Playing for Kavanagh and the Otago Gold Rush at the team’s inception in the New Zealand women’s basketball championship (WBC), the young guard was picked out for national age-group sides and the Junior Tall Ferns.

‘I’ll just play smarter. I’m never going to skimp on effort or hustle’ – Sammy Gallaher.

Two days before her first Tall Ferns trial, she suffered her first concussion.

“I was playing WBC and I stupidly tried to go up against [Tall Fern legend] Jody Cameron for a rebound, and I vividly remembered being in the air competing with her and thinking ‘What am I doing?’ I came down and hit my head on the ground,” Gallaher says.

“I thought I was a hero after the doctors said: ‘If you feel all right you can go back and play’. Concussion protocol wasn’t a massive thing back then. So I played the next day, and got taken out by [Tall Fern] Charmian Purcell. Same thing again, a 16-year-old who thought she could take on the big guns – and couldn’t.

“So I went to the Tall Ferns trial the next day and told them.” Fortunately, she was sent home.

She remembers struggling to focus in the classroom after those initial head knocks, but “just got on with life”.

Although she was in the Tall Ferns environment for the next few years, she didn’t make her debut – against Australia – until she was 21.

“A lot of it was me just not being ready, but also the incredible calibre of players in New Zealand,” she says. “But that wait helped blood me into the team.”

Hoiho guard Samara Gallaher at the free-throw line. Photo: Angela Ruske. 

Gallaher, who’s iwi is Ngāti Raukawa, took up a US college scholarship at Southwest Baptist University in Missouri, majoring in psychology, and was there for almost two years before homesickness got the better of her. “I’m really close to my family and it was before Skype and Facetime,” she says.

Back home she enrolled at the University of Otago’s physical education school and returned to the Gold Rush, where she won several championship titles and was often selected in the league’s All Star 5.

Then in 2014, she got a phone call out of the blue from a coach in Melbourne inviting her join the Hume City Broncos in the highly-regarded Big V championship. She “dropped everything” to start a week later.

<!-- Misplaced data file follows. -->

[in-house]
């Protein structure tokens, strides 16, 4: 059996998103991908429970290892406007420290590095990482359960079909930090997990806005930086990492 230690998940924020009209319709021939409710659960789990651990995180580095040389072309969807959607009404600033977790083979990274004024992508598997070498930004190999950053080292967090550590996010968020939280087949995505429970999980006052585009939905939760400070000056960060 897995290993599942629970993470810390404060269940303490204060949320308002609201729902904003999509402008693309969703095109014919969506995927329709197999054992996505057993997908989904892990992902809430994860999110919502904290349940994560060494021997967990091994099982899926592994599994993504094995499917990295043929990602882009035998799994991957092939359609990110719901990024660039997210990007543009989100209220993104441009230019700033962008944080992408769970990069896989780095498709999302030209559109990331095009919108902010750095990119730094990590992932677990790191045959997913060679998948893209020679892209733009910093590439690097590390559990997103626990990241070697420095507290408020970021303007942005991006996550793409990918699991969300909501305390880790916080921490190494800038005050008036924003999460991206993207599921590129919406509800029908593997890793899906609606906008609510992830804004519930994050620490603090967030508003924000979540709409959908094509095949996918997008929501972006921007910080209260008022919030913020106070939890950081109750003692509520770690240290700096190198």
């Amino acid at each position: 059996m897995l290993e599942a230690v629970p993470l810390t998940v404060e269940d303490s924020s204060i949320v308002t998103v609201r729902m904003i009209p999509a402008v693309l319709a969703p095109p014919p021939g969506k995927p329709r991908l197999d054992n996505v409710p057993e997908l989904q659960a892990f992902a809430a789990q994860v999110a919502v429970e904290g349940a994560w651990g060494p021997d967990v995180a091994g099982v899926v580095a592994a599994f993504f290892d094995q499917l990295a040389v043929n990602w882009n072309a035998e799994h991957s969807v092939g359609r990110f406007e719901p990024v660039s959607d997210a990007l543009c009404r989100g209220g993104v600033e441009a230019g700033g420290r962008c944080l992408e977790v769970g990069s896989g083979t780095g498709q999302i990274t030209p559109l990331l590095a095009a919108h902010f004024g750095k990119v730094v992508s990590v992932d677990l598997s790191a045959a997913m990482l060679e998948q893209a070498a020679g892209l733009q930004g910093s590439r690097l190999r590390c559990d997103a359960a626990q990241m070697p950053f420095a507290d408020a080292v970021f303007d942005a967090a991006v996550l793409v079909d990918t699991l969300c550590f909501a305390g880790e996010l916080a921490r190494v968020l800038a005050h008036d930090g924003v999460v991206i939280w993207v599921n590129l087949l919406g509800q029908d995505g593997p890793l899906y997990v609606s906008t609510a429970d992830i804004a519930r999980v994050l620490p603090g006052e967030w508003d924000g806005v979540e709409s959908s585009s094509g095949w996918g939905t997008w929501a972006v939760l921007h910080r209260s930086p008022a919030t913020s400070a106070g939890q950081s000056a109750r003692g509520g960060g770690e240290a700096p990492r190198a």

In her four seasons with the Broncos, she won a couple of championships and fell in love with Melbourne. She’d cemented her place in the Tall Ferns, too.

But in the back of her head, trouble was brewing.

Bringing new value

Concussion remains a major problem in New Zealand sport, especially for women. Global research reveals female athletes are at almost twice the risk of suffering concussion than male athletes, and women and girls take longer to recover from a head injury.

“Concussion had been an issue for me ever since that first one,” Gallaher says. “The knowledge around it at the time wasn’t great. I was supported, but the seriousness of it wasn’t reinforced as it is now. The protocol was to take two weeks off, and I’d still have symptoms but I just keep playing.

“I’d never really recover and then I’d take another hit. Even a wee knock would stir things up.”

Then she took the biggest hit in 2016, and spent six weeks resting before returning home to the Tall Ferns trial for Rio Olympics qualification. “I’d been building up to that for two years,” Gallaher says. “But I stood there watching the girls train and my head hurt too much. I had to go and tell [head coach] Kennedy Kereama: ‘Sorry I can’t be available for this tour’. It was the hardest thing I’d ever had to do.

“I then had the realisation I wasn’t okay, that I had to get my head right. I saw psychologists, physiologists, concussion specialists, physios, anyone who could help. It was a long 16 months.

“At the end of it, my concussion guy sat me down and said ‘I don’t think you’ll have any ongoing issues, but my recommendation is that you shouldn’t play basketball again. I don’t want you to lose another 16 months of your life’. But I’m very stubborn.”

She tried to train again, but always left the gym with a migraine. “So I fully walked away from the game,” she says.

“It took me a few years to find out who I am without basketball, and where I can now bring value to the world. Then it was okay not to play.”

Gallaher returned to coaching and working with the basketball community around how to grow the women’s game.

Otago Nuggets boss Angela Ruske cuts down her piece of net after her team won the 2020 Sal’s NBL men’s championship. Photo: supplied.